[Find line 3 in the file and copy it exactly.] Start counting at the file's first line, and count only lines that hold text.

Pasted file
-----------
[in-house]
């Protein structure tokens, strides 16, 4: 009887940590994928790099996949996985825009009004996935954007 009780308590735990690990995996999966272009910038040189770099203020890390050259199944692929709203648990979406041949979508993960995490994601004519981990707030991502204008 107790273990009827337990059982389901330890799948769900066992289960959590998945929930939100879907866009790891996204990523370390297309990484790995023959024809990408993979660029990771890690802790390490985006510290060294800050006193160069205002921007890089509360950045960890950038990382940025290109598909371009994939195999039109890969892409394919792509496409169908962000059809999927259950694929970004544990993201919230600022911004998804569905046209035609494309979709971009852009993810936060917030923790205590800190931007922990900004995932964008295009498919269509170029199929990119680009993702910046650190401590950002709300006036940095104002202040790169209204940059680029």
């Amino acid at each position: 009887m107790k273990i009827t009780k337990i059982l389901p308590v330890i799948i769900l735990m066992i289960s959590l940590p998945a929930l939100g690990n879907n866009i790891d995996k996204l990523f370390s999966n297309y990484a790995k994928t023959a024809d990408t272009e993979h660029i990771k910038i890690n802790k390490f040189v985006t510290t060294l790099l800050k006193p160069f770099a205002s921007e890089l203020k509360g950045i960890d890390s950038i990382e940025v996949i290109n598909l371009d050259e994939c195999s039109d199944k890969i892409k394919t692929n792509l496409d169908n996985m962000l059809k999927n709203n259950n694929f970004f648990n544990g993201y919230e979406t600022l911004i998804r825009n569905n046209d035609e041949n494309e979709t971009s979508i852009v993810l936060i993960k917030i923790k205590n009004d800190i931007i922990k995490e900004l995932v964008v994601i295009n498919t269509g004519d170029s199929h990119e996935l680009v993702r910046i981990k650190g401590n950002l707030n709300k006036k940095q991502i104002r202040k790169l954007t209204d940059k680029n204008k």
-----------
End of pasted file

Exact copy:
């Amino acid at each position: 009887m107790k273990i009827t009780k337990i059982l389901p308590v330890i799948i769900l735990m066992i289960s959590l940590p998945a929930l939100g690990n879907n866009i790891d995996k996204l990523f370390s999966n297309y990484a790995k994928t023959a024809d990408t272009e993979h660029i990771k910038i890690n802790k390490f040189v985006t510290t060294l790099l800050k006193p160069f770099a205002s921007e890089l203020k509360g950045i960890d890390s950038i990382e940025v996949i290109n598909l371009d050259e994939c195999s039109d199944k890969i892409k394919t692929n792509l496409d169908n996985m962000l059809k999927n709203n259950n694929f970004f648990n544990g993201y919230e979406t600022l911004i998804r825009n569905n046209d035609e041949n494309e979709t971009s979508i852009v993810l936060i993960k917030i923790k205590n009004d800190i931007i922990k995490e900004l995932v964008v994601i295009n498919t269509g004519d170029s199929h990119e996935l680009v993702r910046i981990k650190g401590n950002l707030n709300k006036k940095q991502i104002r202040k790169l954007t209204d940059k680029n204008k």